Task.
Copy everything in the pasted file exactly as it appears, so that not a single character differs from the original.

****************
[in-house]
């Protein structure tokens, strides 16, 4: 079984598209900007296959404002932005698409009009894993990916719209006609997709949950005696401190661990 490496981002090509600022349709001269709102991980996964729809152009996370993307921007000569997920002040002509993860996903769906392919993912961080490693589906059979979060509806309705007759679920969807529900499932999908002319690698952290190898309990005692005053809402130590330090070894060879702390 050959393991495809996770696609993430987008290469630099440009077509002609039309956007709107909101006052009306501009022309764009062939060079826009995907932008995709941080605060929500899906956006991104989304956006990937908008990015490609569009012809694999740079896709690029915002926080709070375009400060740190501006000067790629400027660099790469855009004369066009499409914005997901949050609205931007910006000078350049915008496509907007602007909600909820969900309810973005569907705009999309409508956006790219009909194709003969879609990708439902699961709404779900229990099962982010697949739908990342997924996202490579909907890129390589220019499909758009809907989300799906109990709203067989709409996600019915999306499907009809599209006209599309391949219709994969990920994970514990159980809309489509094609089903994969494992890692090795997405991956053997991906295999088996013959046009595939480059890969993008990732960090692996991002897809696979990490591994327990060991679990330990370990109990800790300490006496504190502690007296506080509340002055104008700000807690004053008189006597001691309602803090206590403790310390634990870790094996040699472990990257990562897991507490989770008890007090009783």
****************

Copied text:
[in-house]
């Protein structure tokens, strides 16, 4: 079984598209900007296959404002932005698409009009894993990916719209006609997709949950005696401190661990 490496981002090509600022349709001269709102991980996964729809152009996370993307921007000569997920002040002509993860996903769906392919993912961080490693589906059979979060509806309705007759679920969807529900499932999908002319690698952290190898309990005692005053809402130590330090070894060879702390 050959393991495809996770696609993430987008290469630099440009077509002609039309956007709107909101006052009306501009022309764009062939060079826009995907932008995709941080605060929500899906956006991104989304956006990937908008990015490609569009012809694999740079896709690029915002926080709070375009400060740190501006000067790629400027660099790469855009004369066009499409914005997901949050609205931007910006000078350049915008496509907007602007909600909820969900309810973005569907705009999309409508956006790219009909194709003969879609990708439902699961709404779900229990099962982010697949739908990342997924996202490579909907890129390589220019499909758009809907989300799906109990709203067989709409996600019915999306499907009809599209006209599309391949219709994969990920994970514990159980809309489509094609089903994969494992890692090795997405991956053997991906295999088996013959046009595939480059890969993008990732960090692996991002897809696979990490591994327990060991679990330990370990109990800790300490006496504190502690007296506080509340002055104008700000807690004053008189006597001691309602803090206590403790310390634990870790094996040699472990990257990562897991507490989770008890007090009783």